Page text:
Dwindling participation: voter and candidate numbers since 2008.
ArbCom elections come to a close, with eight successful candidates elected
At 20:20 UTC Sunday, almost eight days after the close of voting, the stewards Bencmq, Trijnstel, and Vituzzu announced the results of the ninth annual election for the English Wikipedia's Arbitration Committee. Of the 17 candidates, 10 achieved a support percentage-ranking of more than the required 50%, and thus all eight vacancies were filled—seven for two-year terms, and one for a single year to fill the vacancy created by a late resignation.
What made this election notable was the continuation of the downward trend in voter numbers, to just 729, down from 854 in 2010 and from nearly a thousand in 2009 and 2008. The number of candidates too has fallen steadily, from 28 in 2008 to just 17 this year. Opinions varied on why the voter participation rate is so low, from the overall sagging in editor retention to the decision not to run a site banner advertising the election.
The pie graphs to the right show the aggregate proportions of the support, oppose, and no vote/neutral votes by all voters. They indicate the marked effect of SecurePoll in increasing "voting intensity". Before the use of SecurePoll, which made expressing an opinion on each candidate mandatory, more than three-quarters of voters' potential to support or oppose went unused. In 2009, the first year of software-assisted voting, this fell to less than 45%, then 38% last year, settling on 35% this year. Because of this increase in voting intensity, the actual number of supports this year was 4,312 (an average of almost 6 supports per voter), whereas in 2008 that number was only 3550 (3.6 supports per voter). We do, in fact, have much more voter engagement than we used to, in this respect.
In 2011, Courcelles was the most popular candidate: 59% of voters clicked Support for him, while the seven other successful candidates achieved 55, 51, 51, 48, 42, 47, and 43% support respectively. Again, voters appeared to favour editors who have already had experience on the Committee: five of the eight new arbitrators have already served in that capacity.
The eight successful candidates are:
Courcelles, who takes up a seat for the first time. He has been an admin on en.WP for 18 months, a member of the Audit Subcommittee for almost seven, and was confirmed as a permanent Checkuser and Oversighter a few months ago. He is also an admin on Commons and Meta, and a member of the Volunteer Response Team. He has contributed to the promotion of 23 featured lists, 2 featured articles, and a featured topic.
Risker, who has been an arbitrator since 2008. During this time she has contributed to the development of a community-based checkuser and oversighter corps, as well as the development and functioning of the Audit Subcommittee. Her work has ensured that checkusers, oversighters and auditors are expected to be available and active, and has put the management of the checkuser mailing list and data on a better footing.
Kirill Lokshin has served on the Committee for nearly five years, concentrating on the drafting of case decisions, of which he has written more than 60. He was coordinating arbitrator from February to July 2009, and deputy coordinating arbitrator since February 2010.
Roger Davies has been active at both the Military History WikiProject and Featured Article Candidates. He has been an arbitrator for three years, has heard about 50 cases, and has drafted or co-drafted decisions for ten. He served for a year on the Ban Appeals Subcommittee and had a four-month stint on the Audit Subcommittee. He helped draft the committee's checkuser and oversight procedural policy. He was instrumental in drafting the new arbitration policy that was ratified by the community this year. He has been the coordinating arbitrator since July 2009.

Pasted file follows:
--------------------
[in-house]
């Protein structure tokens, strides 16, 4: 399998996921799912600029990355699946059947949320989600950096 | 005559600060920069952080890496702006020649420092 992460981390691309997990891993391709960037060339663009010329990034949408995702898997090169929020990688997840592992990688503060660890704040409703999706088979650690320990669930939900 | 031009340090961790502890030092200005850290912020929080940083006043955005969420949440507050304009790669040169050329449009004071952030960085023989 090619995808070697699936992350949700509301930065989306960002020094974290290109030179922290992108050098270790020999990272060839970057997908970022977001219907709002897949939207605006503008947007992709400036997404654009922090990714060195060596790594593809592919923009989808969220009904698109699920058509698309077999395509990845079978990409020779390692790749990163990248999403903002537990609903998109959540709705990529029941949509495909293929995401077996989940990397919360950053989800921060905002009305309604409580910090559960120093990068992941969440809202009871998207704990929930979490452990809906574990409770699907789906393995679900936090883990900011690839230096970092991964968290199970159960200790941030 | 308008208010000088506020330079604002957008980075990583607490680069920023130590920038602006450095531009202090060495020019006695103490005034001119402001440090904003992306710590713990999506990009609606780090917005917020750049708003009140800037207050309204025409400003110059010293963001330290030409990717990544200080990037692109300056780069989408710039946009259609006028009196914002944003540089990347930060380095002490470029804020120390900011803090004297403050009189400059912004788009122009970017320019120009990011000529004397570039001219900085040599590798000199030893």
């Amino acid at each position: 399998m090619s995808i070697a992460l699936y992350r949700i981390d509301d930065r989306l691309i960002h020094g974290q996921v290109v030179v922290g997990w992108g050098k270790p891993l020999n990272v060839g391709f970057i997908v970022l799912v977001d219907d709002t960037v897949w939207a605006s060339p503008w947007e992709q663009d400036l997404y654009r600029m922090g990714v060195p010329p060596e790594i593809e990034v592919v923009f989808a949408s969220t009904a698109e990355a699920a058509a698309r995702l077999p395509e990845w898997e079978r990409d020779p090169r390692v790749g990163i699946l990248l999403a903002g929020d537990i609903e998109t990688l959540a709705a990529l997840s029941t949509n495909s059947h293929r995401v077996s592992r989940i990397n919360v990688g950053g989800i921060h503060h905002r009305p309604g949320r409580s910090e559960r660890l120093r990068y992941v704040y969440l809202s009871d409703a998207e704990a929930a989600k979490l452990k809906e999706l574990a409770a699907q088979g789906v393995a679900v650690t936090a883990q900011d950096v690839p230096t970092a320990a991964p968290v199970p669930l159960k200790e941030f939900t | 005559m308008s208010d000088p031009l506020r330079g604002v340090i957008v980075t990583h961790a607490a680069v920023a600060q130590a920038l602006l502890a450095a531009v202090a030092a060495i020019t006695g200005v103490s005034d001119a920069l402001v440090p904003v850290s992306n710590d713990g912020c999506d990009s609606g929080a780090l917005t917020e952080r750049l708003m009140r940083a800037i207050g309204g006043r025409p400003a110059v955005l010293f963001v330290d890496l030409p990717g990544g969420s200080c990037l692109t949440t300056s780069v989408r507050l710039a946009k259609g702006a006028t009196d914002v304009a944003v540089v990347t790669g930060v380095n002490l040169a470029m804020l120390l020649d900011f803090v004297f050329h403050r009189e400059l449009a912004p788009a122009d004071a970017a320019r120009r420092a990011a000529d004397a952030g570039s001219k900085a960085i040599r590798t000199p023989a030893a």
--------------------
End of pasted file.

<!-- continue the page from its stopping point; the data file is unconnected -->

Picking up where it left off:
Hersfold served as an arbitrator from January to May last year, when he was forced to resign because of real-life commitments. He is an admin, a checkuser, a bureaucrat, and ArbCom clerk, and has been active at the Bot Approvals Group. He is highly experienced in sockpuppetry investigations, unblock requests, account creations, and bot management.
SilkTork will be new to ArbCom. He is an all-round Wikipedian, with experience ranging from Good Article nominations and reviews to administrative tasks such as maintenance and backlogs.
AGK has experience on the Mediation Committee and has been its chair since April 2010. He is a checkuser, has oversight access, has been a member of the Audit Subcommittee, and has worked in Arbitration Enforcement and as an ArbCom clerk.
Jclemens served a one-year term with the Committee this year. He has experience as a checkuser, in oversight and high-profile OTRS queues, and with other, non-public tools such as the arbitration wiki and various mailing lists. He has just posted his first case decision as a primary drafter.
^These abstentions are counted as "Neutral" for purposes of these graphs, while the default option of "Neutral" in 2009 and 2010 was renamed after objections to "No vote" in 2011.
Cases and motions
A case was requested this week concerning Muhammad Images, after long-festering discord over which depictions if any of the prophet Muhammad are appropriate to showcase appeared to be beyond the community's ability to resolve. Fourteen parties were named and at the time of writing no arbitrators have voted to reject the case, while 7 have indicated their wish to see it opened, and a binding RfC has been mooted as a potential solution to the underlying dispute.
The Signpost is seeking a regular writer for the Arbitration Report. If you have an interest in the Arbitration Committee and its proceedings and would like to see the report continue, consider applying either by emailing wikipediasignpostgmail.com or by leaving a message in the newsroom.
The Signpost is written by editors like you — join in!